Some tips for the process itself:

  • Take single coins, one in each hand.
  • Look for the next pair of same denomination coins as you pick up each pair.
  • Take 10 coins in each hand, but count the coins individually. i.e. up to 20. You can then either stack them in piles of 10 (as 10x10p = �) or 20 (as 20x5p = �) without changing your workflow for each denomination.
  • If you can't immediately seen more coins, look elsewhere in the pile. Don't waste time tying to uncover coins in any specific area.
  • Switch denominations periodically, whenever you notice a large number of a particular coin. This will happen automatically over time as all the copper disappears, and you're left with lots of silver.
  • Place the coins in stacks, and let the stacks run over your fingers. This helps you feel for coins that are slightly larger, or smaller, than they should be. Tip your hand slightly as you place the stacks down to make this easier.
  • Do everything in pairs. i.e. Place stacks together, so you can compare the heights against each other to make sure you're accurate.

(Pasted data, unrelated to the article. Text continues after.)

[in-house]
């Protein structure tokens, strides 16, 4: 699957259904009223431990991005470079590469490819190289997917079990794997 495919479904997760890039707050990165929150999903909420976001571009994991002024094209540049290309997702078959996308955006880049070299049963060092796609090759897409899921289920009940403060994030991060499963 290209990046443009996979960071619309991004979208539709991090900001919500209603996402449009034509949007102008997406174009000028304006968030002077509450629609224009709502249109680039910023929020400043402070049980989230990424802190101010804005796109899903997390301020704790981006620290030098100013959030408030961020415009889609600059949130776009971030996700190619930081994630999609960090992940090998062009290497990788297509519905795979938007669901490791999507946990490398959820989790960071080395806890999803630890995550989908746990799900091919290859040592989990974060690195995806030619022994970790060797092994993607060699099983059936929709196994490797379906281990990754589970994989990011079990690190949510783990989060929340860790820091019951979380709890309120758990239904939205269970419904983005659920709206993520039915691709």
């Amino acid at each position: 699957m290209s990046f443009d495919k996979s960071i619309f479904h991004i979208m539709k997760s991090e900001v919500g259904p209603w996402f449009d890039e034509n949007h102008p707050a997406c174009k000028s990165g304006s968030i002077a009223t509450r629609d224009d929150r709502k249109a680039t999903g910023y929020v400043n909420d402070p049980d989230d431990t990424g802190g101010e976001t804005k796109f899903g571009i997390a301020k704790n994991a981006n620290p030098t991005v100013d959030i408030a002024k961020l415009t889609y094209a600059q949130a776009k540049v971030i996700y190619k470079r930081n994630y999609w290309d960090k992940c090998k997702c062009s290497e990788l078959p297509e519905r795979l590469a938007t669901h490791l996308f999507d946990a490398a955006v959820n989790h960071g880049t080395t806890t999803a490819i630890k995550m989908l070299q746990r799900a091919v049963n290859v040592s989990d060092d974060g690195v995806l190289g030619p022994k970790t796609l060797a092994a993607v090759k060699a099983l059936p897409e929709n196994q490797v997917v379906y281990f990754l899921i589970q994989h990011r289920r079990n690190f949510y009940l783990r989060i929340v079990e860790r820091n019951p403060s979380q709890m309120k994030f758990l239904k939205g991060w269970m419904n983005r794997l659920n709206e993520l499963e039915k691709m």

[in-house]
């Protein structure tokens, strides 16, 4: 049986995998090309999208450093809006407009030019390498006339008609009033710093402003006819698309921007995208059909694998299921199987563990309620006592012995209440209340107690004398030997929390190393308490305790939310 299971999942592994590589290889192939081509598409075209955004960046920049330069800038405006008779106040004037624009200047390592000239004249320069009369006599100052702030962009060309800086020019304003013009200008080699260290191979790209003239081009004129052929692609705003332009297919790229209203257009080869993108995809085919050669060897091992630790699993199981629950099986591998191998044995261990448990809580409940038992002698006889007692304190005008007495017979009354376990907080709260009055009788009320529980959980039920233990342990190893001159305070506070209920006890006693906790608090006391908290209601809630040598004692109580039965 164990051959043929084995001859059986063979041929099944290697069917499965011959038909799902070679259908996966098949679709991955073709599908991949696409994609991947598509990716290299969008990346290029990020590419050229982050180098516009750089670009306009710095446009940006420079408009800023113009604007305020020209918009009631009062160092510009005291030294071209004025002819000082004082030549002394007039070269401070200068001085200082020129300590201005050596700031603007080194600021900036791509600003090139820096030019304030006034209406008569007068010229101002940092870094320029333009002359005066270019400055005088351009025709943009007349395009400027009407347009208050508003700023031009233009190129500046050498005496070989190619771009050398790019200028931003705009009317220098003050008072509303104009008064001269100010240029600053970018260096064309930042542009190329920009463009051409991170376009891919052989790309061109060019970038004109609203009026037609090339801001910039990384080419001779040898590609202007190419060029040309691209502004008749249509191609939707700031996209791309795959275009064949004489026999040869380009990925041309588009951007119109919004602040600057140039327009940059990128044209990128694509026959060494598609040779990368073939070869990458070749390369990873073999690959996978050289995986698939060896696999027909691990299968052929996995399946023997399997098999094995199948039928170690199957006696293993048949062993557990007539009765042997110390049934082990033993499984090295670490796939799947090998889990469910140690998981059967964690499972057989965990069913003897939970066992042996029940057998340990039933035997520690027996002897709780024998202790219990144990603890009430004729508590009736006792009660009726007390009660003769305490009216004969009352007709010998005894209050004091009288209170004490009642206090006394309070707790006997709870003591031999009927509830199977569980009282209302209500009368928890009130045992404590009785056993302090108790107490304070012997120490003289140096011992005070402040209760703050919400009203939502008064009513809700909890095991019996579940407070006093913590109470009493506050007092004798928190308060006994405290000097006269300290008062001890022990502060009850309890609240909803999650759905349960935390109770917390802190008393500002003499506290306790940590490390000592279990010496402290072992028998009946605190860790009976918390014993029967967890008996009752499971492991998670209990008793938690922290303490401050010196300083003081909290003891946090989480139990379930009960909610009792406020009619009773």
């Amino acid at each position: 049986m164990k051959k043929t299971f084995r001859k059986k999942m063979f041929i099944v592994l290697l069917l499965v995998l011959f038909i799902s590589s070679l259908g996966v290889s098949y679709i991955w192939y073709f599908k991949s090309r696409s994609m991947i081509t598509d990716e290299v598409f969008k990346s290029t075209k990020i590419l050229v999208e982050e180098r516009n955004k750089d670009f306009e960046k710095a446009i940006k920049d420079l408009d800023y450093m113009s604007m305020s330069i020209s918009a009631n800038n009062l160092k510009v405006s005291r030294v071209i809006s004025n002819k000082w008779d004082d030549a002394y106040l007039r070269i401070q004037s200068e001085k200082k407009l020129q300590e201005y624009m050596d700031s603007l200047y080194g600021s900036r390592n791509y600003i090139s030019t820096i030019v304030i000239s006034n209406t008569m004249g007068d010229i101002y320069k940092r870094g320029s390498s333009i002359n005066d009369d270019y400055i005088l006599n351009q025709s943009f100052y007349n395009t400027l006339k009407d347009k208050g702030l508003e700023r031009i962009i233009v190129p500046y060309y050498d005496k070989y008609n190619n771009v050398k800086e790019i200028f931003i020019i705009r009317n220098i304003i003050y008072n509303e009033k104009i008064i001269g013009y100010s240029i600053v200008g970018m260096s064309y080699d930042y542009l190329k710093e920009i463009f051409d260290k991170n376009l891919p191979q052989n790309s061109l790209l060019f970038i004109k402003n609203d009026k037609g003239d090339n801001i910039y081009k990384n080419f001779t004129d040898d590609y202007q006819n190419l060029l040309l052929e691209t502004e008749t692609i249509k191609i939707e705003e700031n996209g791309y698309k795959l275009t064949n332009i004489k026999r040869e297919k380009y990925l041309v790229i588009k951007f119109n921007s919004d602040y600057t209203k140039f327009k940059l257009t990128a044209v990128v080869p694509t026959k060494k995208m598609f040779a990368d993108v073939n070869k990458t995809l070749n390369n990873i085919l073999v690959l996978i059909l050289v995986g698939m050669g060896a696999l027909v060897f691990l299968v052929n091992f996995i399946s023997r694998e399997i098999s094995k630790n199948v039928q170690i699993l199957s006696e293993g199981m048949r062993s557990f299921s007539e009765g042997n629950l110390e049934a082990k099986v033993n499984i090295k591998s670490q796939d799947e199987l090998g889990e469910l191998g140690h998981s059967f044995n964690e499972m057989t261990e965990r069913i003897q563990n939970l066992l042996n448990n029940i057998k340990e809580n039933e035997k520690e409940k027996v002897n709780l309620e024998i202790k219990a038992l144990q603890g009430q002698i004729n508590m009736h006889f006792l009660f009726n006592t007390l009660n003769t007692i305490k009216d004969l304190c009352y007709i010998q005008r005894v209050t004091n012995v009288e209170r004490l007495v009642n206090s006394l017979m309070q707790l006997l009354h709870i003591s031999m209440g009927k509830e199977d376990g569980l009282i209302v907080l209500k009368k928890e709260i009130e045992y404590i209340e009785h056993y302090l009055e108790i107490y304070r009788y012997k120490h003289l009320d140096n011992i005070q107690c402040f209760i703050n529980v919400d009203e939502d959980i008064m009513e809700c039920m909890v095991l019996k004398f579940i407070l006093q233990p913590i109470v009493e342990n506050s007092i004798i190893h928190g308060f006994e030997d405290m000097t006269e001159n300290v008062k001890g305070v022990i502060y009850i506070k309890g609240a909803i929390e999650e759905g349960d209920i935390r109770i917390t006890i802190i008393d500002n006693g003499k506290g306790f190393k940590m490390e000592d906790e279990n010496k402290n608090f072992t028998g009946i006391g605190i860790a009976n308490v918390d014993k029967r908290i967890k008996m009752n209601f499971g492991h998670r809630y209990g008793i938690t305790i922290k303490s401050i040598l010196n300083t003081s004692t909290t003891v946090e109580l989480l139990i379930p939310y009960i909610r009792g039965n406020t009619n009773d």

• Keep the stacks into groups of 5 or 10. When you notice your unsorted coins are dwindling, this'll give you a clue as to whether it's worth looking for more, or if there aren't enough coins left to make up a full bag.
  • Don't try and create running totals, it'll just divert you.
  • Do switch position: kneel, cross legged, etc periodically.

Step 3: Bagging the Coins

Picture of Bagging the Coins

Do it whenever you're running low on stacking space, or need a break.

This is an easy and obvious thing - just take care to not spill coins. You can use kitchen scales to get an approximate weight test, which is good if you can't remember if you added 9 or 10 piles of coins to a bag.

With practice you can gather two side-by-side piles of coins at once by pushing them together into a v-shape.

Step 4: Now Wash Your Hands!

Picture of Now Wash Your Hands!
Then lug the whole lot down to the bank before they shut. Take a route that avoids beggars. Not that they're likely to be able to run with the weight of all these coins - but when carrying your penny jar to the bank, it's impossible to hide a smirk when you hear the phrase "got any spare change" ;)